PennDOT honors York officers for citing aggressive drivers
George McGee issued 26,002 traffic citations over the course of his 36-year career in law enforcement.
Thirty of those years were spent serving at the York Area Regional Police Department.
"About 2,800 of those (citations) were seat belts," McGee said.
His and the other officers' participation in the 2015-16 Pennsylvania Aggressive Driving Enforcement and Education Project (PAADEEP) helped save countless lives and prevent untold injuries, officials said.
The ceremony took place at 10 a.m. at the Center for Traffic Safety headquarters, 110 Pleasant Acres Road, Springettsbury Township. Many of the officers who earned awards could not be there to accept them because of shift rotations and scheduled court dates. Other officers from their respective departments — agencies from Cumberland, Franklin, Lebanon, Dauphin, Lancaster and York counties were represented — accepted the awards on their behalf.
Crimmel said it was nice to be recognized for the work he and fellow officers from the region came together to accomplish.
In 2015, municipal agencies across the state wrote a combined 54,926 aggressive driving citations, including 33,893 speeding tickets.
"It’s part of our everyday task that we do, but for those officers that go above and beyond, it is important to recognize them," Crimmel said.
His agency worked routes 74 and 24 during the campaign. Jordan and York Area Regional helped cover West Market Street and Route 30.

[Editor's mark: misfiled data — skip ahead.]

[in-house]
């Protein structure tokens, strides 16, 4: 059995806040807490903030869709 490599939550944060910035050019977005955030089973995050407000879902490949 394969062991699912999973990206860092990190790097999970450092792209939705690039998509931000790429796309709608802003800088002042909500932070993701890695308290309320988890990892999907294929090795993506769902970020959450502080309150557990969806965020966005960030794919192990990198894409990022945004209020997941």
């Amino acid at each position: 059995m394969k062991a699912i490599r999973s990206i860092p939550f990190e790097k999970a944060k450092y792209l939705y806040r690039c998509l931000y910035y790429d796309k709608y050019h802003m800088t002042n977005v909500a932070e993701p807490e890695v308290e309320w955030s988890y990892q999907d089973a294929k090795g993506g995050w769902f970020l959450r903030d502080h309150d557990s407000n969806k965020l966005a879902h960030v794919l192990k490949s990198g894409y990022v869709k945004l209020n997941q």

"It feels good to get honored for hard work," Crimmel said. "It means a lot and it is important for us to get back out there and keep hammering.”
Aggressive driving: PennDOT and the National Highway Safety Administration have been working together since 2006 to crack down on aggressive driving, an issue the respective departments have determined as the state's No. 1 problem as far as traffic safety. PennDOT defines aggressive driving as any violation or combination thereof listed under Pennsylvania's Motor Vehicle Code Title 75. Some of those violations are driving at unsafe speeds, reckless driving, racing on highways, following too closely, passing school buses and fleeing from police.
Jordan said the campaign to reduce aggressive driving came down to one thing: saving lives.
"It helps reduce crashes. Ultimately, it is our goal to help keep roadways safe," he said.
Aggressive drivers are generally in a rush to begin with and can sometimes become irate when they have been pulled over or are receiving a citation, he said. But that only occurs about half of the time.
McGee, who has handed out more than his fair share of citations to aggressive drivers, said the important thing is that the driver learn from the experience, no matter how angry they might have been during the traffic stop.
"Unfortunately, they are getting the ticket, but hopefully they learn something from it. What we are trying to do is promote safety, and unfortunately people get citations, but hopefully they’ll learn from that," he said.
McGee congratulated the younger officers for doing their part with the PAADEEP program. His message to the younger officers coming up behind him was simple: Put safety first and try to go out and enjoy the job.
"Truly, our job is to try to go out and save lives and prevent accidents," he said. "By people showing their appreciation and getting an award like this, it (helps) you be able to go out and do the job even better than what you were doing in the first place."